America's Shrinking Military: The End of U.S. Primacy?

July 14, 2015 Topic: Security Region: Americas Tags: U.S. MilitaryBudgetBarack Obama

America's Shrinking Military: The End of U.S. Primacy?

America's political class has effectively acquiesced in a winnowing away of the country’s military supremacy, come rain or shine.

The announcement that the U.S. Army is to lose 40,000 troops and 17,000 civilian employees by 2017 has taken some by surprise. Although it has long been known that the Obama administration was to pursue reductions in the size of the military in line with sequestration, the timing by which those economies are to take place is causing some controversy—especially in light of ongoing events in the Middle East and Europe.

But these cutbacks have little to do with Obama’s assessment of the short-term security environment. Instead, they are yet more evidence of a macro-level acceptance by America’s political elite that the country’s global supremacy should be allowed to dwindle—particularly in military terms. By countenancing the strictures of sequestration instead of trying to find a bipartisan escape from mandated cuts, the U.S. political class has effectively acquiesced in a winnowing away of the country’s military supremacy, come rain or shine.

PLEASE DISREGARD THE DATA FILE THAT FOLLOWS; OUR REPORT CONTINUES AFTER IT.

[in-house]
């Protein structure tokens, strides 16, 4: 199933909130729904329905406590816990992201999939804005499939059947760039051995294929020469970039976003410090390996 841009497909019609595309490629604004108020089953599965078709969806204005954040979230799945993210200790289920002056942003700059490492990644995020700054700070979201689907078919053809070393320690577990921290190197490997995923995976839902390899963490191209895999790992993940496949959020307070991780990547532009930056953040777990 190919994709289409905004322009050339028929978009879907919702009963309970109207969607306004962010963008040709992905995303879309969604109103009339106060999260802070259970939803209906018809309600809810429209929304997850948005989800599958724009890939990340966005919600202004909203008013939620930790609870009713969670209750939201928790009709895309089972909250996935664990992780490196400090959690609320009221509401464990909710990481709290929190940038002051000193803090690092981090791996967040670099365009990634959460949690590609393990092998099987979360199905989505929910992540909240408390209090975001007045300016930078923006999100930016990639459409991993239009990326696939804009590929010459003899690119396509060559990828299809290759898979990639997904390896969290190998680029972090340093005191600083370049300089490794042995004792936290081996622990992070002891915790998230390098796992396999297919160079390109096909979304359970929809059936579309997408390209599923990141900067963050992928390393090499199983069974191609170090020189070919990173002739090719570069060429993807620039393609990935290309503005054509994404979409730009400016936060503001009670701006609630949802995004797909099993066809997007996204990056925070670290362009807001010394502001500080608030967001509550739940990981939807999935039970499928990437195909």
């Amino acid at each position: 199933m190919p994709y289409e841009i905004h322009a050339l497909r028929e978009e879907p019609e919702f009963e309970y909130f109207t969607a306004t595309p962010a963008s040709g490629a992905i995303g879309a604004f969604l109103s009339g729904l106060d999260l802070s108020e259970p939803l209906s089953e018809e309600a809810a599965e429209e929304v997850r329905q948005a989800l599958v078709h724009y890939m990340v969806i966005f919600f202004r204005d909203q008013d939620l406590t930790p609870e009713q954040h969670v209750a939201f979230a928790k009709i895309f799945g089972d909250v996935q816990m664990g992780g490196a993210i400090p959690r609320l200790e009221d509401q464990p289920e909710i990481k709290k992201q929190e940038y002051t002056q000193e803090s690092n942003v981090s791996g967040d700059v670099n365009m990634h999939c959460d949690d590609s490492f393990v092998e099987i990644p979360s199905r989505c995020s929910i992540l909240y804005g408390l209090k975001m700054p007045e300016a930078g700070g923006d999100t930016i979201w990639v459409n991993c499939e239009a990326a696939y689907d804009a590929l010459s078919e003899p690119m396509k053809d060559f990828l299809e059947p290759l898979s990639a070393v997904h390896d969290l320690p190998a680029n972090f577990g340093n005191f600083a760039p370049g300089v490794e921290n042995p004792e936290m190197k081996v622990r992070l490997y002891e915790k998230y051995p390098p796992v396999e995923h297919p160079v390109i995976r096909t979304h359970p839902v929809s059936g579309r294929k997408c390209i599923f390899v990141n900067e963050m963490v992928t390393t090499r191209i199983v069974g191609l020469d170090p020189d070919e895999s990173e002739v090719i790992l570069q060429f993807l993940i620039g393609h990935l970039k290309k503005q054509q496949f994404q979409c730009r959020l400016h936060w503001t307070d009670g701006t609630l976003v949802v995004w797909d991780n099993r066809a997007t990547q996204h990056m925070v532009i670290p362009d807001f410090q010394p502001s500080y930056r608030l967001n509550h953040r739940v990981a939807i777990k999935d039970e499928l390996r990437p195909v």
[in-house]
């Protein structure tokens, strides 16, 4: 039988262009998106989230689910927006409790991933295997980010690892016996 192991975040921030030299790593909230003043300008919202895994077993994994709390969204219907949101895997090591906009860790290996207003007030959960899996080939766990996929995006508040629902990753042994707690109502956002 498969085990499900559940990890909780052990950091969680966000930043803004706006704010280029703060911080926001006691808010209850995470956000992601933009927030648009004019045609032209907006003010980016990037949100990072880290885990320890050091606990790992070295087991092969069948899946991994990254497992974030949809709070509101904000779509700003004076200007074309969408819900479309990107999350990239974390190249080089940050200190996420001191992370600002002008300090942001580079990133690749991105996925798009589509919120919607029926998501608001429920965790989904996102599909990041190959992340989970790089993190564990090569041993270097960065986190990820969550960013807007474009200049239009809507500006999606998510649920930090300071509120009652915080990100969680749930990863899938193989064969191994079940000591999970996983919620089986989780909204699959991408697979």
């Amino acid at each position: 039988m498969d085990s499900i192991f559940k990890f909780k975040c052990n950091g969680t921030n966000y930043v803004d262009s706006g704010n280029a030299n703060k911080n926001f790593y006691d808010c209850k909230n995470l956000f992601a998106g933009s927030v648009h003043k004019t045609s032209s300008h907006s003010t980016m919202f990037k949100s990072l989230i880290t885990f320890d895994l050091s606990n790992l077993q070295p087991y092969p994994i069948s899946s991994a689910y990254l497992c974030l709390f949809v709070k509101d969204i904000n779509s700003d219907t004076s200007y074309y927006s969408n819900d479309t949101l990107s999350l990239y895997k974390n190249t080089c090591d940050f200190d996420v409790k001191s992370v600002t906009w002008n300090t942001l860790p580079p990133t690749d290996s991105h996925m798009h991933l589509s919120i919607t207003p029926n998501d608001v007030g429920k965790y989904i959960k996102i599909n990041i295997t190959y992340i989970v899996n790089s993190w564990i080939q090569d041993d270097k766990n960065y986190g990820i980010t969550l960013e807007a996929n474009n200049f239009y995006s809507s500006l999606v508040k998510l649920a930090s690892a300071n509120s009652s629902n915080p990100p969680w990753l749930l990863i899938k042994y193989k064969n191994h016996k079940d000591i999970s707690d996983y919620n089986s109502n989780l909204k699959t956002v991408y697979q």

It should be remembered that budget sequestration as per the Budget Control Act of 2011 was never actually supposed to come into effect. On the contrary, the package of cuts architected four years ago was specifically designed to be so unpalatable to legislators that they would be motivated to find a political pathway to avoid their implementation. Sequestration was a commitment device to tie the hands of congressmen; a doomsday device that would force even the most bitterly partisan of politicians to cooperate with one another towards the goal of reducing public spending and raising revenues.

However, the so-called “supercommittee” charged with circumventing sequestration failed at its task to put the federal budget on sound footing. Spending plans that by their very nature were supposed to be unwanted by America’s political parties suddenly became the new normal, and the U.S. military found itself firmly on the chopping block.